Now That He Has Paid Me $200, I Can’t Help But Agree That Mark Serrels Was Right About Fairy Bread

When CNET writer Mark Serrels called fairy bread an “abomination,” I recoiled strongly, unable to handle his powerful truth. I may have even, in a brief and thoughtless moment of anger, resented the man for his words.

But now that I have had time to think about it, and Mark Serrels has transferred $200 to my bank account, I am forced to concede he might have a point.

With the wisdom of hindsight, and the wisdom of Mark Serrels paying me $200, I can safely say that I was wrong.

Yes, I may once been a strong supporter of what critics rightfully call “the worst Australian cuisine has to offer” – but times have changed, my tastes have evolved, and Mark’s cheque has cleared. It is simply time to move on.

The soft chewiness of the white bread? Absolute trash. The creamy smoothness of the butter? Repulsive. The colourful appeal of the rainbow sprinkles? Blasted out of the anus of Satan himself to finish off this nightmarish concoction.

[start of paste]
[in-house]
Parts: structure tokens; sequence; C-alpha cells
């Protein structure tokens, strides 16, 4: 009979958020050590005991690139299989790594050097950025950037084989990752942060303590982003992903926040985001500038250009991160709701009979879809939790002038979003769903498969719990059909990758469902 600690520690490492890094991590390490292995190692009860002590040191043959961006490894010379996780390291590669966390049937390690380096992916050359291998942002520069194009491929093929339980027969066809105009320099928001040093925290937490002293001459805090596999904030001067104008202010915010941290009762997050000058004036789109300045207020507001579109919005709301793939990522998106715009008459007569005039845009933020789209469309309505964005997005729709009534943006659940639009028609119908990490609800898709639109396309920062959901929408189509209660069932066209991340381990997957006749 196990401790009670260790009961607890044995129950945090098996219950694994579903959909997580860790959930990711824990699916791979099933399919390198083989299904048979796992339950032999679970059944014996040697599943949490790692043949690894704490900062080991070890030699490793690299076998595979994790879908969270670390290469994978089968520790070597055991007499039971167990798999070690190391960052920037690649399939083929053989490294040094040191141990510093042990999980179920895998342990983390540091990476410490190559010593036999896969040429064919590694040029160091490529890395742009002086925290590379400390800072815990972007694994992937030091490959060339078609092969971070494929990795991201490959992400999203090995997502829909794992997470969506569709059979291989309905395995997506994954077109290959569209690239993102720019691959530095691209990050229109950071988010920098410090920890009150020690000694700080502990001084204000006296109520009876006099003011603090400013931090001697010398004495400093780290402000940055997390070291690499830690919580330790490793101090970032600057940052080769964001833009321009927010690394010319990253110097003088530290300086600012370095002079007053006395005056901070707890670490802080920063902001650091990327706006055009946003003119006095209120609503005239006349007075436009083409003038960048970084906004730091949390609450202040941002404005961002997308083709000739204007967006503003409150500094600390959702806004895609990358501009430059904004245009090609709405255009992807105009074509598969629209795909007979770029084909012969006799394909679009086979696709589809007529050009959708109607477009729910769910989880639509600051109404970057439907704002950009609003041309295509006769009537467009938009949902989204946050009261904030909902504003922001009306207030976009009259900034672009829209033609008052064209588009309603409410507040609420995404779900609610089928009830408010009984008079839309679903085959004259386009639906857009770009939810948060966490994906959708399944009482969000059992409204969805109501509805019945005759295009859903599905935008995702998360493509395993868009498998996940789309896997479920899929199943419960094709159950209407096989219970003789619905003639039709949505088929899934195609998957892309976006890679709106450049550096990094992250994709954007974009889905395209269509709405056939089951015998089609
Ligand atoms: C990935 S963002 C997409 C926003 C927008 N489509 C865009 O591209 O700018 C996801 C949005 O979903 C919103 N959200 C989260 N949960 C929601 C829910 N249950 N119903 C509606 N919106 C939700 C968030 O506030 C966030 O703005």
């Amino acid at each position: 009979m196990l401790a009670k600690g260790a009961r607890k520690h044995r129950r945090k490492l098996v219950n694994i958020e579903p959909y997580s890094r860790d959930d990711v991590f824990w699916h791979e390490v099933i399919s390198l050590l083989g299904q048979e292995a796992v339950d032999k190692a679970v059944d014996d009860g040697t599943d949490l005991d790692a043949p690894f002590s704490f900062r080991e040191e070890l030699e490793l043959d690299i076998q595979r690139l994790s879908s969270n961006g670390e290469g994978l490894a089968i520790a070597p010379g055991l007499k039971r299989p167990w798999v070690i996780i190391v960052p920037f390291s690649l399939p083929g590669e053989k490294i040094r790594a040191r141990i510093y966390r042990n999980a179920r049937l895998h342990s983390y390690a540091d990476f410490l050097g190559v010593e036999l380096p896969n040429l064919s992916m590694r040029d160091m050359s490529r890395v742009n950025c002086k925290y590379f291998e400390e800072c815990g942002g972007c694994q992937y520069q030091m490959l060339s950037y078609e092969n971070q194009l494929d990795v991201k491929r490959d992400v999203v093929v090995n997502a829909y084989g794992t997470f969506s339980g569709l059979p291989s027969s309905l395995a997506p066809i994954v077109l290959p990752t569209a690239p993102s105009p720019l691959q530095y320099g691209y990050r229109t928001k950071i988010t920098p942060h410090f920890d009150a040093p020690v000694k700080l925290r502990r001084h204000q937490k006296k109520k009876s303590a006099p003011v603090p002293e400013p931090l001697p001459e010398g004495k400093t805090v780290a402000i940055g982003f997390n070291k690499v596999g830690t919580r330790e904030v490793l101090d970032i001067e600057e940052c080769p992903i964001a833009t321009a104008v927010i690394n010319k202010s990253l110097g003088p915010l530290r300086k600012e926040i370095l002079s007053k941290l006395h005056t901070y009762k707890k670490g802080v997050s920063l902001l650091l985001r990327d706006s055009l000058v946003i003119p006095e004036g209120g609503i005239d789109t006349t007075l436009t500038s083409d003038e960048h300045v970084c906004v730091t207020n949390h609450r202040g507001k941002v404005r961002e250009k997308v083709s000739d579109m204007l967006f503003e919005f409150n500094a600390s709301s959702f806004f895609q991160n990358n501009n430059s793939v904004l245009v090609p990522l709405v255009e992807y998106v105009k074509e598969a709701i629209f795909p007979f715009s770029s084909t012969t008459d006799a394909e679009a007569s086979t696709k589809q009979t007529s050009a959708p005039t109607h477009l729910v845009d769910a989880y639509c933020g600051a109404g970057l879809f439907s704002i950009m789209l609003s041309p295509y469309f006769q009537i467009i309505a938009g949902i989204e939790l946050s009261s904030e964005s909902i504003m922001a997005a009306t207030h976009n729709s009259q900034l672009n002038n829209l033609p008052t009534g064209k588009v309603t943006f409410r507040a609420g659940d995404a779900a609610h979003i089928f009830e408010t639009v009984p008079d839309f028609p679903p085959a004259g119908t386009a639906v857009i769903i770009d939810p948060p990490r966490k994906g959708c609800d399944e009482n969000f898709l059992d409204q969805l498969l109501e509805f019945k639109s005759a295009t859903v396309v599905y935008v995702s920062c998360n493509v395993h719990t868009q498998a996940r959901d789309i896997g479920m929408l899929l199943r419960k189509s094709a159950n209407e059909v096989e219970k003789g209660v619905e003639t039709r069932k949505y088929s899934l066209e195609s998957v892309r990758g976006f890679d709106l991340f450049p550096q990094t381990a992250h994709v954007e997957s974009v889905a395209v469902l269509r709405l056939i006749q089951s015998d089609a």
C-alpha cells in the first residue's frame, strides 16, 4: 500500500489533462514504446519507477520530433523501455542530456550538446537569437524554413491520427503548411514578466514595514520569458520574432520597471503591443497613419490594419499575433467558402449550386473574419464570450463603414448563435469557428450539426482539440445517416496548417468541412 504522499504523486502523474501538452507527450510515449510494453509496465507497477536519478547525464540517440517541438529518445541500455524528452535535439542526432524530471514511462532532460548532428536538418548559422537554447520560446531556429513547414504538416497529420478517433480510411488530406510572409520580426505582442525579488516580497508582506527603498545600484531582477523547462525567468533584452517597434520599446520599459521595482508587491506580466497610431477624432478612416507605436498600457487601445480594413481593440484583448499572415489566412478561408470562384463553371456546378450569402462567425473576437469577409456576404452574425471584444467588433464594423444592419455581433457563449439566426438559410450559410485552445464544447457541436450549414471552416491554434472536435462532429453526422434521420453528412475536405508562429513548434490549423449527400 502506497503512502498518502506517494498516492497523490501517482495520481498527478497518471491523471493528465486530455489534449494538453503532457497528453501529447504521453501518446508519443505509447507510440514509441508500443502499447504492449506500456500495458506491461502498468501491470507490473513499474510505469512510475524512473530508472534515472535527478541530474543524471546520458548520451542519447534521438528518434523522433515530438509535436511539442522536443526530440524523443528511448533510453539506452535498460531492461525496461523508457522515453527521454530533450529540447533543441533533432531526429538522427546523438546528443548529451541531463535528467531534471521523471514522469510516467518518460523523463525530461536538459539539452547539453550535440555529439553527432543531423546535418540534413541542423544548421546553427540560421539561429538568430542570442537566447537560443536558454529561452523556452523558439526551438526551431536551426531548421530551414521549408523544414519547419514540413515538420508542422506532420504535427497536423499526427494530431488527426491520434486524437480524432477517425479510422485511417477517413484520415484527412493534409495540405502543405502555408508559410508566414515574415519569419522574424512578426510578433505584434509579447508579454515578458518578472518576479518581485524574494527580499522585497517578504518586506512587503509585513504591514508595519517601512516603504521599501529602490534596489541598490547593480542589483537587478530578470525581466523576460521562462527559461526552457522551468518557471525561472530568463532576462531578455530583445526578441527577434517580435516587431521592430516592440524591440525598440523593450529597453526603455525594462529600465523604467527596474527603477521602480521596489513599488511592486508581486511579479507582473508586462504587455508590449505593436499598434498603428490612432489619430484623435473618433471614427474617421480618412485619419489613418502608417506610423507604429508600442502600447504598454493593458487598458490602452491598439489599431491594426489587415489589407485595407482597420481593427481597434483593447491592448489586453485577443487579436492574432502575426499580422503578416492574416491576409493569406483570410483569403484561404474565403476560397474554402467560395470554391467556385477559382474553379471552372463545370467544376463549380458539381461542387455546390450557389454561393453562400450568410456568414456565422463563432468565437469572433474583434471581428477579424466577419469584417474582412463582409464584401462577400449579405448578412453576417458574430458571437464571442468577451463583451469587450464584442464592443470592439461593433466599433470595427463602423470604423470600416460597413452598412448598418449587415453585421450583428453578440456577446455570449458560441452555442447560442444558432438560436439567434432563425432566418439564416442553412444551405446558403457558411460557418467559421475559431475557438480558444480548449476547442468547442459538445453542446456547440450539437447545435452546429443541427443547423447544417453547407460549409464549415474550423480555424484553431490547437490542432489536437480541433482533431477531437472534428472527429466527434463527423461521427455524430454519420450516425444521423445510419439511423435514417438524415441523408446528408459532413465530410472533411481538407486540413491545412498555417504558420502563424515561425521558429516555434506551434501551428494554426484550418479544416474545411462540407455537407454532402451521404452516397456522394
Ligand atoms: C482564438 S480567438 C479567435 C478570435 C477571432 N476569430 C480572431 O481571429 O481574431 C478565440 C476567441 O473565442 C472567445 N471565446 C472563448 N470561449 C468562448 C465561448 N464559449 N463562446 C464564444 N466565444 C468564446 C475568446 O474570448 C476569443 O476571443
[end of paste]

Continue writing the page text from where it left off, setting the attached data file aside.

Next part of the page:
I am not too proud to admit that Mark Serrels was right – fairy bread does have little to no nutritional value. Unlike the non-existent value offered by this apalling birthday treat, my opinion has real value, and that value is currently priced at $200. I’m not afraid to say that my opinion, therefore, is this: I agree with Mark Serrels.

In my online life, I have posted some terrible opinions, some ill-thought out garbage. From my fingertips has flowed absolute tripe, rank filth which has no business being online. It is now apparent to me that none of these sins were as egregious as publicly announcing my support for fairy bread.

The truth of the matter is as clear as the numbers on my bank statement. Fairy bread is, quite frankly, an affront to God.

I was wrong to question Mark Serrels, a man whose correct opinions enrich our lives and whose money enriches my wallet. We can only hope that my genuine conversion to this position encourages others to also seek the same three digits of enlightenment on this important issue.


Mark Serrels backed the Point & Clickbait ‘Best of 2016’ Kickstarter at the ‘Editor For A Day’ level.

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